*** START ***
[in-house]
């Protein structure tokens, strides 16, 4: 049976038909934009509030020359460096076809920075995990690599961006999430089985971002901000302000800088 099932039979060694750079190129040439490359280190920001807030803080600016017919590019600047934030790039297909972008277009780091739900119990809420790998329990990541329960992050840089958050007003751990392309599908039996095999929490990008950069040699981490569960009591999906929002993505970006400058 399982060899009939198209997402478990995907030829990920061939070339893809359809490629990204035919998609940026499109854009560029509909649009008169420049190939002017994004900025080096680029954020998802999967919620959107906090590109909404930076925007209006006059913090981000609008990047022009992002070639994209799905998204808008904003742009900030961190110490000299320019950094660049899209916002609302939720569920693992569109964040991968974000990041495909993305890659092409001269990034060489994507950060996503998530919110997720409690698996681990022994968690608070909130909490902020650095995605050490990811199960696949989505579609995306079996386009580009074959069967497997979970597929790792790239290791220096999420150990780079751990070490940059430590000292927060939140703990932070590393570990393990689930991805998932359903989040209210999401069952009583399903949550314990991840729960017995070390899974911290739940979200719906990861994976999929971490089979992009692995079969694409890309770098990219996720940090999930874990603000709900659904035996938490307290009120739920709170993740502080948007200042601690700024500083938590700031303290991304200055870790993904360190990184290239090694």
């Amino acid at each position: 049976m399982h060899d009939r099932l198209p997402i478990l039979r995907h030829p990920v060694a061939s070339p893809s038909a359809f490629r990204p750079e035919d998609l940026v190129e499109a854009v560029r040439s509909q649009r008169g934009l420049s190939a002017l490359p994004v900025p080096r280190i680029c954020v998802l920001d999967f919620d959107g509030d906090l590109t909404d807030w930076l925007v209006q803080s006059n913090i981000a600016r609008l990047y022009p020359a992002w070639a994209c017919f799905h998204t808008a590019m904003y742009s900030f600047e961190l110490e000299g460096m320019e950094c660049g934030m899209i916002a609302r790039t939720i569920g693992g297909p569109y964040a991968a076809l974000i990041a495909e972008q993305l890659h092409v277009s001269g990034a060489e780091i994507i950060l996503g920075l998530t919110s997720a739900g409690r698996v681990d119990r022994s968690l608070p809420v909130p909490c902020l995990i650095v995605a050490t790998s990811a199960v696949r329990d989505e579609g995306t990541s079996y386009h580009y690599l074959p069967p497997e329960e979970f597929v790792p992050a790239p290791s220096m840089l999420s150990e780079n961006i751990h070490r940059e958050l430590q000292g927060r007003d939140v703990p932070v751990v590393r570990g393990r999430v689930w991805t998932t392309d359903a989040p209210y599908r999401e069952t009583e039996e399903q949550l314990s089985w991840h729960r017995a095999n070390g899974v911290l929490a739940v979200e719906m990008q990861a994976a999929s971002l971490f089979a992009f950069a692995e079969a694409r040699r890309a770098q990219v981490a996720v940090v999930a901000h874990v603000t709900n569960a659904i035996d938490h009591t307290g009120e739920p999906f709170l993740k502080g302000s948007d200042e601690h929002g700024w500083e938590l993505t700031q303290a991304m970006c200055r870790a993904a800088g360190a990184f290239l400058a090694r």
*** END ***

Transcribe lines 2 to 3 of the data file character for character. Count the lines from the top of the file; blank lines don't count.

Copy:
């Protein structure tokens, strides 16, 4: 049976038909934009509030020359460096076809920075995990690599961006999430089985971002901000302000800088 099932039979060694750079190129040439490359280190920001807030803080600016017919590019600047934030790039297909972008277009780091739900119990809420790998329990990541329960992050840089958050007003751990392309599908039996095999929490990008950069040699981490569960009591999906929002993505970006400058 399982060899009939198209997402478990995907030829990920061939070339893809359809490629990204035919998609940026499109854009560029509909649009008169420049190939002017994004900025080096680029954020998802999967919620959107906090590109909404930076925007209006006059913090981000609008990047022009992002070639994209799905998204808008904003742009900030961190110490000299320019950094660049899209916002609302939720569920693992569109964040991968974000990041495909993305890659092409001269990034060489994507950060996503998530919110997720409690698996681990022994968690608070909130909490902020650095995605050490990811199960696949989505579609995306079996386009580009074959069967497997979970597929790792790239290791220096999420150990780079751990070490940059430590000292927060939140703990932070590393570990393990689930991805998932359903989040209210999401069952009583399903949550314990991840729960017995070390899974911290739940979200719906990861994976999929971490089979992009692995079969694409890309770098990219996720940090999930874990603000709900659904035996938490307290009120739920709170993740502080948007200042601690700024500083938590700031303290991304200055870790993904360190990184290239090694």
């Amino acid at each position: 049976m399982h060899d009939r099932l198209p997402i478990l039979r995907h030829p990920v060694a061939s070339p893809s038909a359809f490629r990204p750079e035919d998609l940026v190129e499109a854009v560029r040439s509909q649009r008169g934009l420049s190939a002017l490359p994004v900025p080096r280190i680029c954020v998802l920001d999967f919620d959107g509030d906090l590109t909404d807030w930076l925007v209006q803080s006059n913090i981000a600016r609008l990047y022009p020359a992002w070639a994209c017919f799905h998204t808008a590019m904003y742009s900030f600047e961190l110490e000299g460096m320019e950094c660049g934030m899209i916002a609302r790039t939720i569920g693992g297909p569109y964040a991968a076809l974000i990041a495909e972008q993305l890659h092409v277009s001269g990034a060489e780091i994507i950060l996503g920075l998530t919110s997720a739900g409690r698996v681990d119990r022994s968690l608070p809420v909130p909490c902020l995990i650095v995605a050490t790998s990811a199960v696949r329990d989505e579609g995306t990541s079996y386009h580009y690599l074959p069967p497997e329960e979970f597929v790792p992050a790239p290791s220096m840089l999420s150990e780079n961006i751990h070490r940059e958050l430590q000292g927060r007003d939140v703990p932070v751990v590393r570990g393990r999430v689930w991805t998932t392309d359903a989040p209210y599908r999401e069952t009583e039996e399903q949550l314990s089985w991840h729960r017995a095999n070390g899974v911290l929490a739940v979200e719906m990008q990861a994976a999929s971002l971490f089979a992009f950069a692995e079969a694409r040699r890309a770098q990219v981490a996720v940090v999930a901000h874990v603000t709900n569960a659904i035996d938490h009591t307290g009120e739920p999906f709170l993740k502080g302000s948007d200042e601690h929002g700024w500083e938590l993505t700031q303290a991304m970006c200055r870790a993904a800088g360190a990184f290239l400058a090694r």